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In the introduction the author explains that most players below Master level spend a majority of their study time looking at chess openings, but achieve little benefit, with the following reasons being cited: changing openings too often, rote learning at the expense of understanding, and simply not studying in the right way. The author also explains that, in his 30s with his rating around 2250, he still had a weak or virtually no opening repertoire at all! In Moscow, his first experienced chess trainer asked him to write out his whole opening repertoire - but he couldn't do it. Under the guidance of his trainer he finally set about developing a proper cohesive repertoire; his confidence and results improved significantly. In this book he passes on his insights and experience.
The book is divided into 9 chapters. Most of the chapters have a "Conclusions" section which has a useful summary of the main points. I think this works very well and is an excellent feature of the book. Starting with "The Keys to Successful Opening Play". This first chapter deals with some fundamental questions about openings that all club players would benefit from rethinking. For example, one which I thought was particularly pertinent: all normal main-line openings are perfectly sound, and there is no reason for preferring one opening over another - except that it should suit the playing style and tastes of the player.
My own experience of building my opening repertoire proved to be quite frustrating at times and took a serious effort to rebuild it. I recently changed most of my opening repertoire after returning to chess after an 18 month break. In the end I gave preference to openings that I enjoyed playing (even though I don't have time to study all of them seriously), rather than openings which were much less theorical but less interesting. After reading this book and after experimenting with some new openings, e.g. Caro Kann and Slav (both which were completely new to me) I discovered that I actually enjoyed playing in dynamic positions e.g. KID, now I wouldn't be seen dead playing the Caro or Slav! There is some very good practical advice in this chapter for any player struggling to form an opening repertoire, in the midst of studying new openings, or who may have some doubts about the openings they have selected.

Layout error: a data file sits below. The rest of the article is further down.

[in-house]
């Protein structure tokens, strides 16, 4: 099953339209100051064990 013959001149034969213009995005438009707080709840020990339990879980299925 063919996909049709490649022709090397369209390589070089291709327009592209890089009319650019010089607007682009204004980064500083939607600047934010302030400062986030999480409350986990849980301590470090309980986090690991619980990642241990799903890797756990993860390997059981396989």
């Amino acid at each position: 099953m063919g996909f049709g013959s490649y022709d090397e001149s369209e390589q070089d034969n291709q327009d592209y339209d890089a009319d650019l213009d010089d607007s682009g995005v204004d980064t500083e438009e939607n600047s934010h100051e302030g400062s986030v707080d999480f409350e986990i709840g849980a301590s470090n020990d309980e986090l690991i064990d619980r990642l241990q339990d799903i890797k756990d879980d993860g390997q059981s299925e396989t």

The second chapter focuses on variety in the openings and suggests the player implement a different strategy depending on his main aims, e.g. weekend and club players would do best to stick to a narrow range of openings, while juniors or more talented players would benefit more from a broader repertoire in order to improve their all-round positional understanding (a restricted repertoire may actually do some harm). Giddins then moves on to "Stylistics", which for me was one of the most interesting sections of the book. It is well known that a player should always select openings that are in accordance with his playing style because then he should achieve his best results. But this chapter argues that it is not easy to define what your style is, and one must be very careful when considering one's style. He recommends analysing your games properly, especially lost games because these games tell you far more about your strengths and weaknesses than your wins. There is a summary of openings recommended for positional and tactical players, using famous players as examples. I think players who are looking for guidance on building a repertoire would benefit more from the first few chapters of the book; the second half of the book just really deals with developing and maintaining the repertoire.
The chapters on "Main Roads or Side-Streets?", "Universalities", "Move-Orders and Transpositions" and "Use and Abuse of Computers" give more advice on selecting openings and maintaining them. The final chapter looks at the repertoires of very strong players such as Fischer, Kasparov, Karpov, Framnik, Adams, Hebden, and others. I thought this was another nice touch and will be useful to many club players who like to model their openings on that of a GM, and understand how a GM's repertoire fits together.
The penultimate chapter is quite humourously named: "Infidelity and Divorce". We've all been there at some stage: a string of bad results leads to nagging doubts about your pet opening. I know a lot of players, myself included, who are too quick to throw away years of experience with a particular opening because of poor results. This chapter should be read and re-read by those players who find it difficult to settle on any opening!